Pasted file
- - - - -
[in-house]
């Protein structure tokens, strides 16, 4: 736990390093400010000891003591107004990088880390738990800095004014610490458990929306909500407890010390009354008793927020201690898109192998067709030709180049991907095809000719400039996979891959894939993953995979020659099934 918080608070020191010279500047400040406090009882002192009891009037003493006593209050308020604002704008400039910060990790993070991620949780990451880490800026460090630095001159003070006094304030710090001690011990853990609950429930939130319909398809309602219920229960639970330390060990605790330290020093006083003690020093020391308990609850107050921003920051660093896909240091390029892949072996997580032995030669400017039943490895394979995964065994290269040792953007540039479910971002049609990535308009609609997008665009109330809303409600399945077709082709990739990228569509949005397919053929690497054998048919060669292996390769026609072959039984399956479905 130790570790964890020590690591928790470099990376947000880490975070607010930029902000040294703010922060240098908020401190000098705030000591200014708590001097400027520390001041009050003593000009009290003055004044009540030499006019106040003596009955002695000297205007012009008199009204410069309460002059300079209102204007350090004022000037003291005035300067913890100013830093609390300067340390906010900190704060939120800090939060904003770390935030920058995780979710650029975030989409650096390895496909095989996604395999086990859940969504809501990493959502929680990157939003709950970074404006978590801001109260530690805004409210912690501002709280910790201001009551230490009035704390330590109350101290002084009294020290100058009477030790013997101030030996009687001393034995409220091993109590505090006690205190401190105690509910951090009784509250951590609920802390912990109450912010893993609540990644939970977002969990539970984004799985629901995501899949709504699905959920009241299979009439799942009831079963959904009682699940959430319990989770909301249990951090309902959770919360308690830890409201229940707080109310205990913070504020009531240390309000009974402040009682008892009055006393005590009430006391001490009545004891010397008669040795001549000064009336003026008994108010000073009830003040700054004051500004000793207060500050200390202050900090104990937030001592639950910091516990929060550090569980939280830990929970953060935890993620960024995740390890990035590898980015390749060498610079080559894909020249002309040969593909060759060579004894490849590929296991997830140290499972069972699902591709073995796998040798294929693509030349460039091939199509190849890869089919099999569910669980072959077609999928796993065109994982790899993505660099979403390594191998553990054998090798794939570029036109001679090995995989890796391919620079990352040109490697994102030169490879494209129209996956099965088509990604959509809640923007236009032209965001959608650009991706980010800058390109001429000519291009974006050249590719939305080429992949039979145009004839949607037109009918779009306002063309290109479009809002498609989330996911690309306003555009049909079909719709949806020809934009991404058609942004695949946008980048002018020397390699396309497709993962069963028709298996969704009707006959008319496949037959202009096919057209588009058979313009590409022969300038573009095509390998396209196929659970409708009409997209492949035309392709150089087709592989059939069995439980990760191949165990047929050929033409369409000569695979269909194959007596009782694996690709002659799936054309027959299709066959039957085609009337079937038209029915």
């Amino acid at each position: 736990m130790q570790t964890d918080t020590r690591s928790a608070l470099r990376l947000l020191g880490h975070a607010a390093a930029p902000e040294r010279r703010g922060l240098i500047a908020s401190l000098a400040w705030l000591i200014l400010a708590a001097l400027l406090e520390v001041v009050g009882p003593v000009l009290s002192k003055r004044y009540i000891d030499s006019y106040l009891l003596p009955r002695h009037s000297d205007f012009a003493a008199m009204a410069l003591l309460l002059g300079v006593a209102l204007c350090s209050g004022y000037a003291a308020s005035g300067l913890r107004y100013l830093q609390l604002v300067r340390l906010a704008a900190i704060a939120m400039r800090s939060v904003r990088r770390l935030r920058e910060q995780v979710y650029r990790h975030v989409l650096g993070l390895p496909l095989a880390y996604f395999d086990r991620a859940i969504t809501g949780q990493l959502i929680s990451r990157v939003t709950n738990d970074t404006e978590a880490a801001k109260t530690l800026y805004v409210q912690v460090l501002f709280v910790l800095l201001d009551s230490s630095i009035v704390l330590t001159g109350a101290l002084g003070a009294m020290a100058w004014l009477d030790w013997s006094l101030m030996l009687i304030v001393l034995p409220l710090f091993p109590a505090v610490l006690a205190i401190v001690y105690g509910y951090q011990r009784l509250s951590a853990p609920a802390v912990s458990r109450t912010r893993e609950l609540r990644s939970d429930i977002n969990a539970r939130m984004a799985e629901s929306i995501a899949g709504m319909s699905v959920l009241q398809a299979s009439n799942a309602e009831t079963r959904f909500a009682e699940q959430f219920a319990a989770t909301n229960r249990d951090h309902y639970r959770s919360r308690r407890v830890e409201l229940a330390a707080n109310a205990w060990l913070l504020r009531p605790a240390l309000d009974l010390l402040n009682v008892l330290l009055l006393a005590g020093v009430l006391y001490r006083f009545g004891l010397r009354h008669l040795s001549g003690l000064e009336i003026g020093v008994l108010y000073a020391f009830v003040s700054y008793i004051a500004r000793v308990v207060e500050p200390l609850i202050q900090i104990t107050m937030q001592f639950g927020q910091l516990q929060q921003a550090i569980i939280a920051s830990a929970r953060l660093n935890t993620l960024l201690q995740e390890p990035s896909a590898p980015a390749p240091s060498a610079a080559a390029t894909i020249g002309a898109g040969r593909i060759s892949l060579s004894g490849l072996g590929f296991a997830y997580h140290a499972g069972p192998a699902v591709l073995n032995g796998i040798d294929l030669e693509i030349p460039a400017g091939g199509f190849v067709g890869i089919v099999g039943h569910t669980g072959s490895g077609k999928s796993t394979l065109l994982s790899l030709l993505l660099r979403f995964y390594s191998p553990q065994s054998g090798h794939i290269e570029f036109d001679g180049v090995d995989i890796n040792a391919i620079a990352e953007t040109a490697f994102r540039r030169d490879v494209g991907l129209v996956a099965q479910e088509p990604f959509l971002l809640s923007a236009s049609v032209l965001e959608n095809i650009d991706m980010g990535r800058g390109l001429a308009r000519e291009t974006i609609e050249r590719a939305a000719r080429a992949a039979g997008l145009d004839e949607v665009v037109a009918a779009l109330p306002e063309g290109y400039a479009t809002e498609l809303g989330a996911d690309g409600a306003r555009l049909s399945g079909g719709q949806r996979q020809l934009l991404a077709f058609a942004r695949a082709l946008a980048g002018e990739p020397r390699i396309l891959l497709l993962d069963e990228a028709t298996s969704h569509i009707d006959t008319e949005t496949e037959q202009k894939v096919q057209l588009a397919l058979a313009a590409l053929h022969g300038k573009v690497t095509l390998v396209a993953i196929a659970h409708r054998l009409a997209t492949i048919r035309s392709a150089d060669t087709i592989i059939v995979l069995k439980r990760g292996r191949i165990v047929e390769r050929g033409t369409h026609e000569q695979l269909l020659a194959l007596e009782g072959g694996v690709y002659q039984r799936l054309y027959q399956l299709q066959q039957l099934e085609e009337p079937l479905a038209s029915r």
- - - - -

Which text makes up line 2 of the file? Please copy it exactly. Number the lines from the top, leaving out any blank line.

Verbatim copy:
């Protein structure tokens, strides 16, 4: 736990390093400010000891003591107004990088880390738990800095004014610490458990929306909500407890010390009354008793927020201690898109192998067709030709180049991907095809000719400039996979891959894939993953995979020659099934 918080608070020191010279500047400040406090009882002192009891009037003493006593209050308020604002704008400039910060990790993070991620949780990451880490800026460090630095001159003070006094304030710090001690011990853990609950429930939130319909398809309602219920229960639970330390060990605790330290020093006083003690020093020391308990609850107050921003920051660093896909240091390029892949072996997580032995030669400017039943490895394979995964065994290269040792953007540039479910971002049609990535308009609609997008665009109330809303409600399945077709082709990739990228569509949005397919053929690497054998048919060669292996390769026609072959039984399956479905 130790570790964890020590690591928790470099990376947000880490975070607010930029902000040294703010922060240098908020401190000098705030000591200014708590001097400027520390001041009050003593000009009290003055004044009540030499006019106040003596009955002695000297205007012009008199009204410069309460002059300079209102204007350090004022000037003291005035300067913890100013830093609390300067340390906010900190704060939120800090939060904003770390935030920058995780979710650029975030989409650096390895496909095989996604395999086990859940969504809501990493959502929680990157939003709950970074404006978590801001109260530690805004409210912690501002709280910790201001009551230490009035704390330590109350101290002084009294020290100058009477030790013997101030030996009687001393034995409220091993109590505090006690205190401190105690509910951090009784509250951590609920802390912990109450912010893993609540990644939970977002969990539970984004799985629901995501899949709504699905959920009241299979009439799942009831079963959904009682699940959430319990989770909301249990951090309902959770919360308690830890409201229940707080109310205990913070504020009531240390309000009974402040009682008892009055006393005590009430006391001490009545004891010397008669040795001549000064009336003026008994108010000073009830003040700054004051500004000793207060500050200390202050900090104990937030001592639950910091516990929060550090569980939280830990929970953060935890993620960024995740390890990035590898980015390749060498610079080559894909020249002309040969593909060759060579004894490849590929296991997830140290499972069972699902591709073995796998040798294929693509030349460039091939199509190849890869089919099999569910669980072959077609999928796993065109994982790899993505660099979403390594191998553990054998090798794939570029036109001679090995995989890796391919620079990352040109490697994102030169490879494209129209996956099965088509990604959509809640923007236009032209965001959608650009991706980010800058390109001429000519291009974006050249590719939305080429992949039979145009004839949607037109009918779009306002063309290109479009809002498609989330996911690309306003555009049909079909719709949806020809934009991404058609942004695949946008980048002018020397390699396309497709993962069963028709298996969704009707006959008319496949037959202009096919057209588009058979313009590409022969300038573009095509390998396209196929659970409708009409997209492949035309392709150089087709592989059939069995439980990760191949165990047929050929033409369409000569695979269909194959007596009782694996690709002659799936054309027959299709066959039957085609009337079937038209029915």